One of my all-time favorite moments covering the New York City public school system occurred just before Christmas in 2003, at Public School 28 in Harlem. About 50 or 60 second graders, onstage in the school auditorium, serenaded Mayor Michael R. Bloomberg and Schools Chancellor Joel I. Klein with a perfect rendition of “Feliz Navidad.”
When the singing stopped, Mr. Bloomberg applauded. “Children, that was beautiful,” he said. “Now, what I want you to do is say ‘Merry Christmas’ and ‘Happy New Year,’ first in Spanish, then in English.”
The problem was not a language barrier — nearly all of the children at P.S. 28 are bilingual — but rather the mayor’s notion that he could give four simultaneous commands to a group of 7-year-olds, as if they were his aides in the bullpen at City Hall or executives at his company, Bloomberg L.P.
Still, the students who had just finished singing so sweetly in unison dutifully tried to grant Mr. Bloomberg’s request.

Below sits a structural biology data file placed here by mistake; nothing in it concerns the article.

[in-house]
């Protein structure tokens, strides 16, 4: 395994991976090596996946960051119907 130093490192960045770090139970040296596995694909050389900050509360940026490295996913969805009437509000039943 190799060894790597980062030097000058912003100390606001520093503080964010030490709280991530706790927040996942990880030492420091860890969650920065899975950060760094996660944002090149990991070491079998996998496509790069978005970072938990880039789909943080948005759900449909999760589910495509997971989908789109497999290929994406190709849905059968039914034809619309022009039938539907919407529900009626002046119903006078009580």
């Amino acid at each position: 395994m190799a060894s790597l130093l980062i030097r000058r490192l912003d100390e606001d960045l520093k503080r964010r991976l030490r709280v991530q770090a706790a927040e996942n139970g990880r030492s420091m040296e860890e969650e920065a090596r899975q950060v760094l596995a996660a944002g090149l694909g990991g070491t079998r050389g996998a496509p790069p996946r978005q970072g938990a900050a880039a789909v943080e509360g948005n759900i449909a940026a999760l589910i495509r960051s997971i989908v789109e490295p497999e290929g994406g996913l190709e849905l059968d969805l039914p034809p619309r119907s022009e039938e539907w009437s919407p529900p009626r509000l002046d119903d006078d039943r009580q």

“Meyeow, weow, eowah, eiwash, iwah,” they mumbled. Or something like that.
Working with children looks easy. It is not.
In four and a half years on the city schools beat, I have often repeated this anecdote to principals. And typically they chuckle, grateful for the recognition that many people, including the mayor, may underestimate how difficult it is to work in schools on a daily basis, and not just because of the intellectual challenges of teaching.
School professionals are called upon not only to educate children, but also to nurture curiosity and civic values, and even to teach the most basic manners. Once, while waiting to have lunch with my mother, now retired after more than 30 years as a teacher in a city elementary school, I stood in her school’s main entrance and watched a teacher walk by with her class, shouting: “Fingers out of your nose! Fingers out of your nose!”
Not only do professional educators have to know how to deal with children, they have to be clever about soothing an even wackier bunch: parents...
This from the New York Times.